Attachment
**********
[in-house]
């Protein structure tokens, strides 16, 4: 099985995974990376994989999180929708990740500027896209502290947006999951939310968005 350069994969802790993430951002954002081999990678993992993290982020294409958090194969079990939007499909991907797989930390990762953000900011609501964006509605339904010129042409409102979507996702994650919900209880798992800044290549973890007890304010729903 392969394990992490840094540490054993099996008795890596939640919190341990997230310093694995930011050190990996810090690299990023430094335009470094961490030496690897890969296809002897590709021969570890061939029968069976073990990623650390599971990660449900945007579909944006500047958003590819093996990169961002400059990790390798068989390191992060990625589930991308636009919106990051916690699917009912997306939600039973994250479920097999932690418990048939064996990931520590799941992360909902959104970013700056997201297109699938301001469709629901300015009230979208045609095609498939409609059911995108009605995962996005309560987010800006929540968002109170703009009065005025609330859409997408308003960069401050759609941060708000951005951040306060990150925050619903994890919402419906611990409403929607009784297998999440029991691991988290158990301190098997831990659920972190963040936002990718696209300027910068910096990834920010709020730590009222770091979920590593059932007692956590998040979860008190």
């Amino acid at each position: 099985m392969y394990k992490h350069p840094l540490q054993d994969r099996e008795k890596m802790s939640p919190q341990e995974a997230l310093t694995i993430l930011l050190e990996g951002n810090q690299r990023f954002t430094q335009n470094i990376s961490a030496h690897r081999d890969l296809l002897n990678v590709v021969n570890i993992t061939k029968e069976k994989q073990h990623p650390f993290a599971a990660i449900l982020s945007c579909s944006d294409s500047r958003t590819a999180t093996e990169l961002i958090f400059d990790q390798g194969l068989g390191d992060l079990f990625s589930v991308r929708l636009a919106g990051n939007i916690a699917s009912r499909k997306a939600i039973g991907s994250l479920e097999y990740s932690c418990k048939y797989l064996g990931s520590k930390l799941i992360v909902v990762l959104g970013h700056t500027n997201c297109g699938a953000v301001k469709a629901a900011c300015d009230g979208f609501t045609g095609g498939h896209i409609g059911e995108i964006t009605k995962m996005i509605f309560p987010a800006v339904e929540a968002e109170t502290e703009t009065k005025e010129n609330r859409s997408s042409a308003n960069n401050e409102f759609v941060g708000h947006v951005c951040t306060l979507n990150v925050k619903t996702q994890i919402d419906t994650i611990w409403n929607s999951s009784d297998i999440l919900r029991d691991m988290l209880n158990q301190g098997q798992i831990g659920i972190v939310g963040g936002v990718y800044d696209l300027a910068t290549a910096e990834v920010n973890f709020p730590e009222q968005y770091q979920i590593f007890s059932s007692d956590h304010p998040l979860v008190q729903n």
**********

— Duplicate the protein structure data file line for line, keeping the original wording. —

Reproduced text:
[in-house]
């Protein structure tokens, strides 16, 4: 099985995974990376994989999180929708990740500027896209502290947006999951939310968005 350069994969802790993430951002954002081999990678993992993290982020294409958090194969079990939007499909991907797989930390990762953000900011609501964006509605339904010129042409409102979507996702994650919900209880798992800044290549973890007890304010729903 392969394990992490840094540490054993099996008795890596939640919190341990997230310093694995930011050190990996810090690299990023430094335009470094961490030496690897890969296809002897590709021969570890061939029968069976073990990623650390599971990660449900945007579909944006500047958003590819093996990169961002400059990790390798068989390191992060990625589930991308636009919106990051916690699917009912997306939600039973994250479920097999932690418990048939064996990931520590799941992360909902959104970013700056997201297109699938301001469709629901300015009230979208045609095609498939409609059911995108009605995962996005309560987010800006929540968002109170703009009065005025609330859409997408308003960069401050759609941060708000951005951040306060990150925050619903994890919402419906611990409403929607009784297998999440029991691991988290158990301190098997831990659920972190963040936002990718696209300027910068910096990834920010709020730590009222770091979920590593059932007692956590998040979860008190």
């Amino acid at each position: 099985m392969y394990k992490h350069p840094l540490q054993d994969r099996e008795k890596m802790s939640p919190q341990e995974a997230l310093t694995i993430l930011l050190e990996g951002n810090q690299r990023f954002t430094q335009n470094i990376s961490a030496h690897r081999d890969l296809l002897n990678v590709v021969n570890i993992t061939k029968e069976k994989q073990h990623p650390f993290a599971a990660i449900l982020s945007c579909s944006d294409s500047r958003t590819a999180t093996e990169l961002i958090f400059d990790q390798g194969l068989g390191d992060l079990f990625s589930v991308r929708l636009a919106g990051n939007i916690a699917s009912r499909k997306a939600i039973g991907s994250l479920e097999y990740s932690c418990k048939y797989l064996g990931s520590k930390l799941i992360v909902v990762l959104g970013h700056t500027n997201c297109g699938a953000v301001k469709a629901a900011c300015d009230g979208f609501t045609g095609g498939h896209i409609g059911e995108i964006t009605k995962m996005i509605f309560p987010a800006v339904e929540a968002e109170t502290e703009t009065k005025e010129n609330r859409s997408s042409a308003n960069n401050e409102f759609v941060g708000h947006v951005c951040t306060l979507n990150v925050k619903t996702q994890i919402d419906t994650i611990w409403n929607s999951s009784d297998i999440l919900r029991d691991m988290l209880n158990q301190g098997q798992i831990g659920i972190v939310g963040g936002v990718y800044d696209l300027a910068t290549a910096e990834v920010n973890f709020p730590e009222q968005y770091q979920i590593f007890s059932s007692d956590h304010p998040l979860v008190q729903n």